NATIONAL CITY LINES
CITIES SERVED BY NATIONAL CITY LINES
The following cities had transit systems which were at one time owned by National City Lines. Included are the years of NCL ownership, and the systems which NCL did convert from streetcars after acquisition. This conversion to buses has sometimes been referred to as "bustitution".
Also included are companies owned by Pacific City Lines, which until 1948 existed as a separate company, although with ties to NCL. Not included are certain companies, which at one time were owned by executives of NCL, while actually separate companies.
National City Lines also had significant control of the following additional transit systems.
- Aurora/Elgin, IL (1937-1966)
- Beaumont, TX (1937-1972) BUSTITUTION!
- Bellingham, WA (1938-1946) BUSTITUTION!
- Bloomington, IL (1936-1966) BUSTITUTION!
- Burbank, CA (1944-1946)
- Burlington, IA (1941-1959)
- Butte, MT (1938-1946) BUSTITUTION!
- Canton, OH (1940-1971)
- Cedar Rapids, IA (1937-1966) BUSTITUTION!
- Champaign, IL (1936-1966) BUSTITUTION!
- Danville, IL (1936-1964) BUSTITUTION!
- Davenport, IA (1950-1974)
- Decatur, IL (1936-1972) BUSTITUTION!
- East St. Louis, IL (1935-1963)
- El Paso, TX (1943-1976)
- Eureka, CA (1939-1946) BUSTITUTION!
- Everett, WA (1938-1946)
- Fresno, CA (1939-1946) BUSTITUTION!
- Galesburg, IL (1934-1936)
- Glendale, CA (1940-1962) BUSTITUTION!
- Great Falls, MT (1938-1946) BUSTITUTION!
- Houston, TX (1966-1974)
- Inglewood, CA (1942-1946)
- Jackson, MI (1936-1964)
- Jackson, MS (1939-1966)
- Joliet, IL (1934-1970)
- Kalamazoo, MI (1936-1967)
- Kewanee, IL (1936-1937) BUSTITUTION!
- Lansing, MI (1936-1937)
- LaSalle/Peru, IL (1936-1937)
- Lincoln, NB (1942-1971) BUSTITUTION!
- Long Beach, CA (1946-1963)
- Mobile, AL (1939-1971) BUSTITUTION!
- Montgomery, AL (1935-1974) BUSTITUTION!
- Oshkosh, WI (1933-1934)
- Ottumwa, IA (1941-1951)
- Pasadena, CA (1940-1963) BUSTITUTION!
- Peoria, IL (1955-1964)
- Pontiac, MI (1936-1960)
- Port Arthur, TX (1937-1950) BUSTITUTION!
- Portsmouth, OH (1939-1959) BUSTITUTION!
- Quincy, IL (1936-1966)
- Rock Island, IL (1950-1974)
- Sacramento, CA (1943-1955) BUSTITUTION!
- Saginaw, MI (1936-1962)
- Salt Lake City, UT (1944-1968)
- San Jose, CA (1938-1963, 1970-1973) BUSTITUTION!
- Sioux City, IA (1953-1967)
- South Bend, IN (1956-1967)
- Spokane, WA (1945-1968)
- Stockton, CA (1939-1963) BUSTITUTION!
- Tampa, FL (1942-1971)
- Terre Haute, IN (1939-1955) BUSTITUTION!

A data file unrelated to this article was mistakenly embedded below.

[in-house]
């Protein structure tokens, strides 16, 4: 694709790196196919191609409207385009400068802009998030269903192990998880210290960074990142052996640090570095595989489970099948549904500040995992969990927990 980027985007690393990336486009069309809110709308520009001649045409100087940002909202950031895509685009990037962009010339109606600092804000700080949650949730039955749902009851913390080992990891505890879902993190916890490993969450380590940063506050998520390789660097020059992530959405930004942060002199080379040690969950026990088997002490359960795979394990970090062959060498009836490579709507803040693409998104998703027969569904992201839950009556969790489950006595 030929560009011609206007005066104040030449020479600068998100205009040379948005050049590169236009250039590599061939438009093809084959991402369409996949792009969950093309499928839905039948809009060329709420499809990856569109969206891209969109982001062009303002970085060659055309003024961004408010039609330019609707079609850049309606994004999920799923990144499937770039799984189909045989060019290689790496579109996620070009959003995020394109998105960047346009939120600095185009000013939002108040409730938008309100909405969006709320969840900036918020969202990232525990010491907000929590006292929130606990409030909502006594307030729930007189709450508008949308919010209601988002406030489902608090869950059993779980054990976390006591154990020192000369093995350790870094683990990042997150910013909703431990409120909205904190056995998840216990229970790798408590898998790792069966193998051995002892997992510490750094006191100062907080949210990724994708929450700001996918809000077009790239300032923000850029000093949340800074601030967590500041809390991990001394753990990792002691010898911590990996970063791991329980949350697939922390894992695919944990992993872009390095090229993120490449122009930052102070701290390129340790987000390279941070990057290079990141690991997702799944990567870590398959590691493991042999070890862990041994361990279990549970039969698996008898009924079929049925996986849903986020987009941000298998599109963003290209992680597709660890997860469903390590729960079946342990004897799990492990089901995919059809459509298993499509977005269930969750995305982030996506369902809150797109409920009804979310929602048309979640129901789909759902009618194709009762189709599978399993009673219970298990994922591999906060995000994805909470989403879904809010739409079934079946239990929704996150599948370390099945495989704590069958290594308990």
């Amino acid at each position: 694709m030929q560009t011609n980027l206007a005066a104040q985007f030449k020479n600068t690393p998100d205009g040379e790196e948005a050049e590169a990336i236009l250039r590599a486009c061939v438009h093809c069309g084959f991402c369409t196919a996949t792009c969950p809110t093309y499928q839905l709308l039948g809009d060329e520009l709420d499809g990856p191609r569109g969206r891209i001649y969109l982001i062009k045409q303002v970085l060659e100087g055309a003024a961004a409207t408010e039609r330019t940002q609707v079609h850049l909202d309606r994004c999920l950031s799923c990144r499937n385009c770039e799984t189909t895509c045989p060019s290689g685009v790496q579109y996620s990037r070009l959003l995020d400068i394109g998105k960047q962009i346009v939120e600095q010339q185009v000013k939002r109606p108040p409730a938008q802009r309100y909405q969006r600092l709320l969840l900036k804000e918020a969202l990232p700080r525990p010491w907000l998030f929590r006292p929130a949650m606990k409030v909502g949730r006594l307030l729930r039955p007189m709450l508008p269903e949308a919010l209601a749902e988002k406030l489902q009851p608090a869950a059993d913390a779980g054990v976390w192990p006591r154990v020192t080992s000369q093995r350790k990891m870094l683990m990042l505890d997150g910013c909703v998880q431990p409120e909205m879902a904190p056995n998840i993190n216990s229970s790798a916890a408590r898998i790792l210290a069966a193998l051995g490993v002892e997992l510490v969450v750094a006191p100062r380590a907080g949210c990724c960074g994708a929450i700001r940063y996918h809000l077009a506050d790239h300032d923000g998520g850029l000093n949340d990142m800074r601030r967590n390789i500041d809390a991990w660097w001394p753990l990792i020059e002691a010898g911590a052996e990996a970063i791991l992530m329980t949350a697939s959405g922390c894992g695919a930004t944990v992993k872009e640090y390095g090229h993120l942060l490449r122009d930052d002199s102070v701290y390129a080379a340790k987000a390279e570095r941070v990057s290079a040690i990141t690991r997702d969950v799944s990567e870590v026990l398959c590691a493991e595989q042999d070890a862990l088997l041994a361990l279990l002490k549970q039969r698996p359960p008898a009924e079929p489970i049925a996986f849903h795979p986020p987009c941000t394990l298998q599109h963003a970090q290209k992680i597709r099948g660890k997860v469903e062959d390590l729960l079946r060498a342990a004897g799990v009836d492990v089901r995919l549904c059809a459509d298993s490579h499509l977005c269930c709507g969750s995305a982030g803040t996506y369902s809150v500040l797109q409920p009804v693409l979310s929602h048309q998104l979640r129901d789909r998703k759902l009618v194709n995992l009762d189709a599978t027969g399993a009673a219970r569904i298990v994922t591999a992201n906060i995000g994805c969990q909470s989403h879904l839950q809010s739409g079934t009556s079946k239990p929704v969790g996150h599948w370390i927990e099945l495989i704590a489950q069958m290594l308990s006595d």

- Tulsa, OK (1936-1957)
- Wichita Falls, TX (1950-1971)
"Bustitution" was not significant with these transit systems. Jacksonville had already converted to buses. The Key System discontinued all remaining local streetcars in 1948, but retained the interurban trains over the San Francisco Bay Bridge until 1958. Some streetcars remained in Los Angeles through the public takeover in 1958. And the original streetcars in Baltimore and St. Louis outlasted Chicago's streetcars, and those cities now have new light rail systems. And Philadelphia still has streetcars.
- Baltimore Transit Co. (1944-1972)
- Jacksonville - Motor Transit Co. (1943-1945)
- Los Angeles Transit Lines (1945-1958)
- Oakland - Key System Transit Lines (1946-1960)
- Philadelphia Transportation Co. (1955-1966)
- St. Louis Public Service Co. (1940-1963)
Roster including most buses acquired by National City Lines. The overwhelming number of buses were acquired from General Motors.
WHO FRAMED ROGER RABBIT?
This is of course the landmark 1988 film which brilliantly combines live action and animation. The scene is Los Angeles, Hollywood, and "Toontown", where all of Hollywood's cartoon characters lived. The main story involved a cartoon rabbit who was framed for murder. As it turns out, the real murderer was the evil Judge Doom, the sole stockholder of "Clover Leaf Industries". The time period is the late 1940's, when the "Red Cars" (Pacific Electric Railway) ran throughout the Los Angeles area. Judge Doom's scheme was, through Clover Leaf Industries, acquire the Red Cars, the cartoon industry, and the Toontown land. He would then want to dismantle the Red Car system and replace it with a freeway running through the Toontown land. The freeway would be lined with gas stations, motels, fast food places, auto dealers, etc.
But in the Hollywood tradition, good triumphs over evil in the movie, Judge Doom is eliminated, and the Red Cars and Toontown survive. Unfortunately the same cannot be said for the actual Pacific Electric cars. Although National City Lines never did control Pacific Electric, the red cars went the way of most electric railways in the 1940's and 1950's.
National City Lines did however acquire the remaining Pacific Electric local streetcars in Pasadena and Glendale, and replaced them with buses. And National City Lines for a while had significant control of Los Angeles Transit Lines, which during that time replaced many streetcar lines with buses.
In the January 1989 issue of Passenger Train Journal, Curtis L. Katz had an interesting perspective of the movie. In the late 1940's, not only were electric railways in decline, but also quality animation. But by 1988, animated featured films were making a comeback. Urban electric railways were also making a comeback, although now usually referred to as "light rail".